Returning home from a long day of work and seeing your dog greeting you ecstatically at the door will put a smile on most dog owners’ faces. In fact, most of our pooches will already be at the door before we’ve even taken our keys out, waiting in anticipation. They don’t need to see our faces to know it’s us.

So do dogs notice our faces at all? As it turns out, your dog probably feels as excited about the back of your head, as they do your face.   

Does my dog notice my face?

Faces play an integral part in human communication. When interacting with other people, we are paying attention to their face and emotions, forming a visual connection. We much prefer being able to see someone’s face when we are speaking with them! Unlike us, however, dogs’ brains are not wired in this way. They do not show a preference for seeing faces like humans do, as found by a recent study in Hungary.

Researchers at Eötvös Loránd University, who conducted the study, showed different images to their dog and human participants while scanning their brains. In the human brain, there was significantly increased activity when participants were shown a human face, than when shown the back of the head. In dogs, however, brain activity remained the same when shown either picture.

This is because dogs do not have specialized areas in the brain to process faces like we do. In other words, humans have a face-sensitive region in their brain, causing us to respond differently when seeing another face, whereas dogs do not. This is simply a matter of evolution – from a dog’s perspective, the ability to acknowledge other dogs’ faces is not very important, as long as they are able to identify that it is a dog!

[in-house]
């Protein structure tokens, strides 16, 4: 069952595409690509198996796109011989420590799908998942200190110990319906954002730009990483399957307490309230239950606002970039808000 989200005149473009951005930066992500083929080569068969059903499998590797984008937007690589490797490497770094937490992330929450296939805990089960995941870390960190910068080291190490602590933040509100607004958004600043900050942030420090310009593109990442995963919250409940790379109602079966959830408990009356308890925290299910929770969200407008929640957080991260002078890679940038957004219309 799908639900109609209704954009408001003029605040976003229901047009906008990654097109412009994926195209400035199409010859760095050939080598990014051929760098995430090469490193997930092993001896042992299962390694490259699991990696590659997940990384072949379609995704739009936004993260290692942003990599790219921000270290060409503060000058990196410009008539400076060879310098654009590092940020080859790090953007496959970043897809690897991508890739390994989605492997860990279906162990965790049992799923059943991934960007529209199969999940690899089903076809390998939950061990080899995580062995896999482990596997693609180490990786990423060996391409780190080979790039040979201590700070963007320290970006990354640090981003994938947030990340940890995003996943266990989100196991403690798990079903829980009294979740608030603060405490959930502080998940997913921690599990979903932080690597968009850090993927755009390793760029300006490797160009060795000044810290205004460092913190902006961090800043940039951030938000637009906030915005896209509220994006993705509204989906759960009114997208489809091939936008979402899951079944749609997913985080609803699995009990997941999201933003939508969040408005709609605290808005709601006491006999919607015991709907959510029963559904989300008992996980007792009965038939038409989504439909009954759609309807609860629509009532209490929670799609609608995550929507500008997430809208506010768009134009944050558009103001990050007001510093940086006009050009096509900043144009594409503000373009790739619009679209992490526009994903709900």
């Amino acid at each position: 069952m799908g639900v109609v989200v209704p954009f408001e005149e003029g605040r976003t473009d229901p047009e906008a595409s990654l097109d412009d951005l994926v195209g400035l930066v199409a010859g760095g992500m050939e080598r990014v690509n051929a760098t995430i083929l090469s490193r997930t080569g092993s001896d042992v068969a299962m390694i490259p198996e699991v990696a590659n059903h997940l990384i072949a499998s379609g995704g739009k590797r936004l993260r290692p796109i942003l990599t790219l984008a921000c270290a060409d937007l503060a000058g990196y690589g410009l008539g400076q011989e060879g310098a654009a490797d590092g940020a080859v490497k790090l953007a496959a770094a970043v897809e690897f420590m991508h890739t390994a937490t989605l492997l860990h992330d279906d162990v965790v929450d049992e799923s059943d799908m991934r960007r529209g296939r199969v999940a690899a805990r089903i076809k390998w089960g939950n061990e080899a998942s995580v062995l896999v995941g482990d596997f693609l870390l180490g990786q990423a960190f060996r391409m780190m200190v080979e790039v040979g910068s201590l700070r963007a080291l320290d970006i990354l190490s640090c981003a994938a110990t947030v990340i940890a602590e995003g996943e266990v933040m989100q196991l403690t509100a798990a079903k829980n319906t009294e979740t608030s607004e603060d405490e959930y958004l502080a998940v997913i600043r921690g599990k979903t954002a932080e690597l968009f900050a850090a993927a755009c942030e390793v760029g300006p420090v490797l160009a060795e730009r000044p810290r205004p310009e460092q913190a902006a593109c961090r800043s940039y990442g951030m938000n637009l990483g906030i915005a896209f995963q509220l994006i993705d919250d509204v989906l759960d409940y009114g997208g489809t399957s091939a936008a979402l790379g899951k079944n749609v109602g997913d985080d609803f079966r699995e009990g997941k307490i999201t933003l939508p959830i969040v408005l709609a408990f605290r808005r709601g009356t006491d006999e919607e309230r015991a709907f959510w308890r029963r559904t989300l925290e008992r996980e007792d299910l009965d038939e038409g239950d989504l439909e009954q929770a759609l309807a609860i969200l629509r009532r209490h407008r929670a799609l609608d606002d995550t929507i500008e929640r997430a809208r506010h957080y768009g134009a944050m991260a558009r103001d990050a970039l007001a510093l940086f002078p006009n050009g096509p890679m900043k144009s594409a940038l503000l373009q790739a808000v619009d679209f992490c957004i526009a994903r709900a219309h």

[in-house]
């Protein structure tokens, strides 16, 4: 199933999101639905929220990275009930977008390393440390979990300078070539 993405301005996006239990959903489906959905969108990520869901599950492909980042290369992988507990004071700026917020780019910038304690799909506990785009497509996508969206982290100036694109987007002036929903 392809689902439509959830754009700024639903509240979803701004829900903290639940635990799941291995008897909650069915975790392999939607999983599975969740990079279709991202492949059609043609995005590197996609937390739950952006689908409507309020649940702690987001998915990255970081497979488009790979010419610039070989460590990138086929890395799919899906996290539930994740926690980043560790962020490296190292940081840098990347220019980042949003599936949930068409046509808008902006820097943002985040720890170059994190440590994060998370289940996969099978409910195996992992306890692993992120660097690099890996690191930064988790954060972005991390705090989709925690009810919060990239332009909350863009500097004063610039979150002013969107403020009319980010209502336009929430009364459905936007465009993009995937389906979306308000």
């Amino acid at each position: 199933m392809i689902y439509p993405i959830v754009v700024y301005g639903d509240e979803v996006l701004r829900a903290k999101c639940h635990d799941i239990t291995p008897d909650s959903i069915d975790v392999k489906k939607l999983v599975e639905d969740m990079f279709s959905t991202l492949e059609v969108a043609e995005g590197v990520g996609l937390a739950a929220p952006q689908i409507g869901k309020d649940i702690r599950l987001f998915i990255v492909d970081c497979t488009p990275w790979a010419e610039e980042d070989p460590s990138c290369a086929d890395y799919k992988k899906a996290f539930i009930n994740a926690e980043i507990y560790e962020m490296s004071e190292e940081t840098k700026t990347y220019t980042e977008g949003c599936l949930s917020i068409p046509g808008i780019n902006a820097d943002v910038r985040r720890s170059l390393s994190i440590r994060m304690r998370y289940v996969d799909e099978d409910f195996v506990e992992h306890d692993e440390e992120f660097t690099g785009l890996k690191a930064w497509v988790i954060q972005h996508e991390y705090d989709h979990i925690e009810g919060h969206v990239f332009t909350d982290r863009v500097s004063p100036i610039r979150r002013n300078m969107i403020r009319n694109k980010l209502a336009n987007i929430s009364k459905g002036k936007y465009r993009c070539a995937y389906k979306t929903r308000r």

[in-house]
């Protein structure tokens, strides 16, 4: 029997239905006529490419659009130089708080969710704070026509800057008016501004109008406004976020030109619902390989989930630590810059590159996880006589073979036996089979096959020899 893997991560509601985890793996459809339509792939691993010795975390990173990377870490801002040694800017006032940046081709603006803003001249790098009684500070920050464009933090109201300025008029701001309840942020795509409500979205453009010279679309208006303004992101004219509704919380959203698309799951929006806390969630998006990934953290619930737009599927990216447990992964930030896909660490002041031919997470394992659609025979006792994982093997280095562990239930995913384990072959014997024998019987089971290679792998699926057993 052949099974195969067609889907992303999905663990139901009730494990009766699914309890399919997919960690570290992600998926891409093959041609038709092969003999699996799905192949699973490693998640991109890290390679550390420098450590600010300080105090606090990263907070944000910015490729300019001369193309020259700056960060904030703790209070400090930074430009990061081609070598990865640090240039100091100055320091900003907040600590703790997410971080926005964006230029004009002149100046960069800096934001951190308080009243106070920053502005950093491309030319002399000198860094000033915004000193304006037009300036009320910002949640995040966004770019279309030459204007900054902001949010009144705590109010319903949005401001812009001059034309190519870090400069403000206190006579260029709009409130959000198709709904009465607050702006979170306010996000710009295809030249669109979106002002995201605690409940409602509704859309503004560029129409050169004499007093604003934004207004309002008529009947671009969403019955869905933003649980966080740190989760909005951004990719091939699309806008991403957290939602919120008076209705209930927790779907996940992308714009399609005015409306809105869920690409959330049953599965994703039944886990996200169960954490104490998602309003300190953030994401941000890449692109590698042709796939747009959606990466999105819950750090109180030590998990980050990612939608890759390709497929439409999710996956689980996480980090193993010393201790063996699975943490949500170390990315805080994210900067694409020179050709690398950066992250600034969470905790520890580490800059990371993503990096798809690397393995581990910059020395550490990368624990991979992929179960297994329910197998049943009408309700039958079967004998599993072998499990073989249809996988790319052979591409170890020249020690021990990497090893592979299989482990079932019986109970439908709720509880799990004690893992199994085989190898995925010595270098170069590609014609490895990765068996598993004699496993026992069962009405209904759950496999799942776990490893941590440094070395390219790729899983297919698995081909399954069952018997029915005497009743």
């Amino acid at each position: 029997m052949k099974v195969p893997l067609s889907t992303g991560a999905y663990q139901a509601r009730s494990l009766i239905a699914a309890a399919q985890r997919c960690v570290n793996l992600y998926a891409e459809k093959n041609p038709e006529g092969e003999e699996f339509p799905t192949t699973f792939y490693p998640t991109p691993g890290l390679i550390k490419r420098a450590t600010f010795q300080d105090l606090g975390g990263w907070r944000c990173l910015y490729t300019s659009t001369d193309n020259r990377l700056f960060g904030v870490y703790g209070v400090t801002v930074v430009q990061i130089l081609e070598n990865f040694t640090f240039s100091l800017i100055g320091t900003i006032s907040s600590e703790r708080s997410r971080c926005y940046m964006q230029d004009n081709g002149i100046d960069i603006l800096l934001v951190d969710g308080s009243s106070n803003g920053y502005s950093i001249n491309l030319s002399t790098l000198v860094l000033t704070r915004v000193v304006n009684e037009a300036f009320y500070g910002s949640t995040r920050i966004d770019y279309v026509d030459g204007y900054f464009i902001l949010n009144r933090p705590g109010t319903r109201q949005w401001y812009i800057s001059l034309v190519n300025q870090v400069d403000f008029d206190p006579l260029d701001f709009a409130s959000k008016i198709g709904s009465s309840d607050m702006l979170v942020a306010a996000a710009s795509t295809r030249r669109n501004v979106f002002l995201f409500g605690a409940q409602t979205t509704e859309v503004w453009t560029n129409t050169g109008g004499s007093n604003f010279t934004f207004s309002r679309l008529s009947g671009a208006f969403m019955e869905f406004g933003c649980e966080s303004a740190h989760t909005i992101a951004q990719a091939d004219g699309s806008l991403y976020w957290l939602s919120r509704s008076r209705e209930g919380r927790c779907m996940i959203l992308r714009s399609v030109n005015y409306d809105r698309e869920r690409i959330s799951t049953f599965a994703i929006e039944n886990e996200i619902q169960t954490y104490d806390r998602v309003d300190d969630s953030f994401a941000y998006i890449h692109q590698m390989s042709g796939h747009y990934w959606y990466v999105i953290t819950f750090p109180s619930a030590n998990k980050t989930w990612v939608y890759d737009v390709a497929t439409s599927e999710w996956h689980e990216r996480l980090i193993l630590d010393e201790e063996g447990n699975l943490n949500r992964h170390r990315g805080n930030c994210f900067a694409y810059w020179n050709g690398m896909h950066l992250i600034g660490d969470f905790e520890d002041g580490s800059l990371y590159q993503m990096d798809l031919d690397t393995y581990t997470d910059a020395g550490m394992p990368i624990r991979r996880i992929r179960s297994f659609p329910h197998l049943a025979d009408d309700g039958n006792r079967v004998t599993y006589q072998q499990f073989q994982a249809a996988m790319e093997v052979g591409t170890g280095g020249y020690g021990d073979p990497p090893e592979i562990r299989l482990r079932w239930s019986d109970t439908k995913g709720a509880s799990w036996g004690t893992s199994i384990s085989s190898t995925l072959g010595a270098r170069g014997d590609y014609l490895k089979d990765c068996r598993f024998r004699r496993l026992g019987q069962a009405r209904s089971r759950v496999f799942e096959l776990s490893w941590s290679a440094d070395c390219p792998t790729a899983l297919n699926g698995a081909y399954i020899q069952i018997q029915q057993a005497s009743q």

So does my dog recognise my face?

Dog owners, I know what you’re thinking; “well that just can’t be true. My dog always looks at my face when I enter the room or call them”.

However, you need not worry. The study shows that dogs just tend not to pay attention to faces in the same way as humans. So it is still highly likely that they do recognize our faces. You are, after all, their favourite human (or meal provider!).

Reading emotions and facial cues

In fact, through domestication, dogs have developed the ability to read facial cues such as eye contact and facial expressions, which has been demonstrated in several studies. Despite not having evolved brain regions to deal with faces, dogs have learned to observe and tune into our emotions in an incredible way.

So, the next time your dog comes to sit next to you when you are having a bad day, give them an extra pat, because they truly do care for you!

More than just a face

Most importantly, remember that your face is just one of the ways your dog can recognise you. Where humans have to rely upon facial features for communication and recognition, dogs are experts at non-facial cues. They can analyse many things which help them remember who you are.

Your dog remembers the sound of your voice, how you walk around the house and of course your smell, all of which they use to differentiate between the people they know. Dogs may not show particular interest in our faces, but that’s because they are invested in knowing us as a whole!

If that doesn’t show true love and devotion, I’m not sure what does.

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